Our case study highlights how declines in moose have affected Indigenous food sovereignty, well-being, and ways of life through the perspectives of members of three Anishinaabe communities in Ontario, Canada. We further provide novel insight on how autonomous wildlife monitoring and knowledge co-production at the community level can facilitate co-management of harvested species and inform management practices and policies that recognize and include the perspectives and ways of life of Indigenous Peoples. We focused on moose as a traditional food, but our findings and recommendations for reinstating Indigenous rights and food sovereignty can be applied to all harvested species. We stress that co-management and collaborative decision-making facilitated by community-led wildlife monitoring can be used to address ongoing food insecurities while helping to reinstate Indigenous food sovereignty.
JNP conceived the study in collaboration with Chief Duncan Michano and Juanita Starr of Biigtigong Nishnaabeg, and PP and JNP developed the manuscript outline. JNP designed interview questions and JNP, CK, and SK facilitated and/or conducted interviews with community members. PP conducted the qualitative and quantitative analyses, interpreted results, and wrote the manuscript. All authors contributed to facilitating results sharing with community members, provided critical feedback on manuscript drafts, and gave final approval for publication.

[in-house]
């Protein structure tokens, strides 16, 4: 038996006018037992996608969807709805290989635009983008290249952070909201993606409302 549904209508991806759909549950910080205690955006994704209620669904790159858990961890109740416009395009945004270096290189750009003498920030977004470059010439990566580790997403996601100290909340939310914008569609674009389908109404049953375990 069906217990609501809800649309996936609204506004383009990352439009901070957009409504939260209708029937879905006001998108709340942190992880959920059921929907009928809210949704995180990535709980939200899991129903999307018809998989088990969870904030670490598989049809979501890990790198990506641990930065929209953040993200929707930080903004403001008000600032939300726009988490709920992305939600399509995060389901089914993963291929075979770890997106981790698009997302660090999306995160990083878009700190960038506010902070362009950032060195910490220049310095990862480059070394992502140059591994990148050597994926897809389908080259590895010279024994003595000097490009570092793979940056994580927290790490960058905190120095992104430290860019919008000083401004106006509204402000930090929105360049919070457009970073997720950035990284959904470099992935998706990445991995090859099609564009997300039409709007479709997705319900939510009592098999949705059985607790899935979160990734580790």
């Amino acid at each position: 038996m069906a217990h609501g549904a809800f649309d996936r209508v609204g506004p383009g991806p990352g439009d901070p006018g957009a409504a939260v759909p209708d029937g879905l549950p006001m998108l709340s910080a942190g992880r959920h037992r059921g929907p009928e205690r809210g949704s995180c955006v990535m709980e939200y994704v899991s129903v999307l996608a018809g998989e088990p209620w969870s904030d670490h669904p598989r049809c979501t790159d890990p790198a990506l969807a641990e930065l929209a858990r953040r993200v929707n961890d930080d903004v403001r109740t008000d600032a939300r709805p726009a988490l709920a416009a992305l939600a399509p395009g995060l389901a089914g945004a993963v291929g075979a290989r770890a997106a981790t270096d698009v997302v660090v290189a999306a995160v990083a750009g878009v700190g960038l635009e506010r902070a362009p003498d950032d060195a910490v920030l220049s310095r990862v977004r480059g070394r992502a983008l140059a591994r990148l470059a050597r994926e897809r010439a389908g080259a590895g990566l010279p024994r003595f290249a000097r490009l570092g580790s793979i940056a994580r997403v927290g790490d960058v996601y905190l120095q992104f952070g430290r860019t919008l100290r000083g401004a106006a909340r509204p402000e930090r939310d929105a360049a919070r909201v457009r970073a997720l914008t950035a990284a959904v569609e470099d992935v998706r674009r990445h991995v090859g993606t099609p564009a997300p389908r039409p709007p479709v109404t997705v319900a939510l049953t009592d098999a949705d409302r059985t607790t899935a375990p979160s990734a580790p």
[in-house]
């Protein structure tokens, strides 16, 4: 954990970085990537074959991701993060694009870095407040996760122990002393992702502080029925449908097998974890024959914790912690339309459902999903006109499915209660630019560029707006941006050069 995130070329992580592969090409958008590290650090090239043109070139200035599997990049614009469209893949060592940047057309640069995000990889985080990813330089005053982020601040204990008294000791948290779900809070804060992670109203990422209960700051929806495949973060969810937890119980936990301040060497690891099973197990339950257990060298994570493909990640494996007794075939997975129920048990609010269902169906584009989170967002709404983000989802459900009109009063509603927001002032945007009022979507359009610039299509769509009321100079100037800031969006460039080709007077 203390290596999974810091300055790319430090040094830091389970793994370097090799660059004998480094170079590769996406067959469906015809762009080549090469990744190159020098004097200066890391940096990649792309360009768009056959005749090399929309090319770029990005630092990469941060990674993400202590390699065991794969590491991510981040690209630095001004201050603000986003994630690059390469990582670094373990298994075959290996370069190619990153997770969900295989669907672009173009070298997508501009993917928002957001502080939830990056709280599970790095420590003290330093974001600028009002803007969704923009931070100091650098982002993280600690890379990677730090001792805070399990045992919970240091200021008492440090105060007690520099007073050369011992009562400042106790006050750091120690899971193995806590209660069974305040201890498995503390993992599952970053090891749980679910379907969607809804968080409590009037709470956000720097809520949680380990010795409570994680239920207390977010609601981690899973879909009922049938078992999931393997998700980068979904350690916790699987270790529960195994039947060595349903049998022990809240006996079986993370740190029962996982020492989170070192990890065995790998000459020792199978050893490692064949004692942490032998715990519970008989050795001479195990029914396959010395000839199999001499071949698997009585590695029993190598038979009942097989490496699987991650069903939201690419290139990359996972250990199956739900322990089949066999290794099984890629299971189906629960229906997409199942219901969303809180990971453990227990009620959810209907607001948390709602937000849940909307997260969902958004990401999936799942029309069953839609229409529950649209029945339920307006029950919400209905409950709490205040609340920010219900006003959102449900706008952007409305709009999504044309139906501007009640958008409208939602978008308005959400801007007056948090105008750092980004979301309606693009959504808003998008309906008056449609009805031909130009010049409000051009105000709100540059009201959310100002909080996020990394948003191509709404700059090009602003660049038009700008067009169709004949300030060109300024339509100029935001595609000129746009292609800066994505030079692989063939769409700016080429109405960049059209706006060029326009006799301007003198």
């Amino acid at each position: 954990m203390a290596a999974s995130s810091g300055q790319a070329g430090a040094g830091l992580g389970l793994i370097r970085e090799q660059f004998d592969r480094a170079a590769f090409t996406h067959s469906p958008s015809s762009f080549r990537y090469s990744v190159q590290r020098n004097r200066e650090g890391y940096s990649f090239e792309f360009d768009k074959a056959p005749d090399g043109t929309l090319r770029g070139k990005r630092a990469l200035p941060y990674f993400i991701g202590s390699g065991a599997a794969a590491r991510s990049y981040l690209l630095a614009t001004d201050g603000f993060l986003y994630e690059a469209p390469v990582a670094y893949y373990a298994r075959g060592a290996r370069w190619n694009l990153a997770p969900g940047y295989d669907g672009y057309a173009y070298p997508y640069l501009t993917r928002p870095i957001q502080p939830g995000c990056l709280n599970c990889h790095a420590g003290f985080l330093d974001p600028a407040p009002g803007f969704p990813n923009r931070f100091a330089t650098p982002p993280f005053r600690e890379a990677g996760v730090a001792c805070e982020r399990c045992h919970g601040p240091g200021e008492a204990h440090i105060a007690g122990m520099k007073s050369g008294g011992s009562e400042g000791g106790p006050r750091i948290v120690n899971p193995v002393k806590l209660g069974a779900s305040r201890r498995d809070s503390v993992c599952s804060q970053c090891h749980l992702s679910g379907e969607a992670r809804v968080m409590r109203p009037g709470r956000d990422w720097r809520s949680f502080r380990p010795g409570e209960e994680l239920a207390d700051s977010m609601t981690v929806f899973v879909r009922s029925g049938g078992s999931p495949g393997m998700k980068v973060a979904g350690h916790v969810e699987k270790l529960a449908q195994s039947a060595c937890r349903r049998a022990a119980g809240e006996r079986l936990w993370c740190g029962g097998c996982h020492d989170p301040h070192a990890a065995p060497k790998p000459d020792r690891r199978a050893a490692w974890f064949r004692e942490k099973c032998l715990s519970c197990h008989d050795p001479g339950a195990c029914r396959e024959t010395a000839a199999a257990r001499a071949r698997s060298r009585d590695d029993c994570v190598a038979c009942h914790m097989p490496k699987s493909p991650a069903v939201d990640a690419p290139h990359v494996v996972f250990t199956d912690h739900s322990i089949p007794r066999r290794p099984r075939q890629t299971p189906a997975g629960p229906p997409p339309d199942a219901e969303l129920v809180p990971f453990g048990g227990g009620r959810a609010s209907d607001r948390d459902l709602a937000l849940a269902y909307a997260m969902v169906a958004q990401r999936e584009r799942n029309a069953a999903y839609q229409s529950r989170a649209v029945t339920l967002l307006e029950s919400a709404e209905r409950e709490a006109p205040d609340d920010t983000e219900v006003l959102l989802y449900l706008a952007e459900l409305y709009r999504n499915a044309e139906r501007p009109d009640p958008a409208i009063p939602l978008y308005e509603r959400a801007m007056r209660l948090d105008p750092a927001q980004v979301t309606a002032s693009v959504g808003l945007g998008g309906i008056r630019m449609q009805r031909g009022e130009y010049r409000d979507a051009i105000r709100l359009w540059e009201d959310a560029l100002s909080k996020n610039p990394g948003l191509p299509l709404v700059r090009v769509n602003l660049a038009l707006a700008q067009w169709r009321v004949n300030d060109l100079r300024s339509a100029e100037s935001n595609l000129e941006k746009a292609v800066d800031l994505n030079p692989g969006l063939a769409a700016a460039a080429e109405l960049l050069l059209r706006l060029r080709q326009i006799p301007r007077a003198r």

This project would not be possible without the participation of community members from Biigtigong Nishnaabeg, Magnetawan First Nation, and Shawanaga First Nation who offered to share their knowledge and perspectives on moose. Chi-miigwetch. In addition, several people played a valuable role in this project, including: Chief Duncan Michano, Juanita Starr, Heidi Manitowabi, Megan Young, Zara Contin, McKenna Elsasser, and Frank Mallory. Figure graphic art was created by Anishinaabe artist Steven Trudeau (https://www.manitoulingifts.com/trudeau-artwork). Logistical and/or funding support was provided by Anishinabek/Ontario Fisheries Resource Centre (A/OFRC), Natural Sciences and Engineering Research Council of Canada (NSERC), Canada Research Chair Program, and Laurentian University Advancing Indigenous Research Fund.
The data that support the findings of this study are available on request from the corresponding author, PP.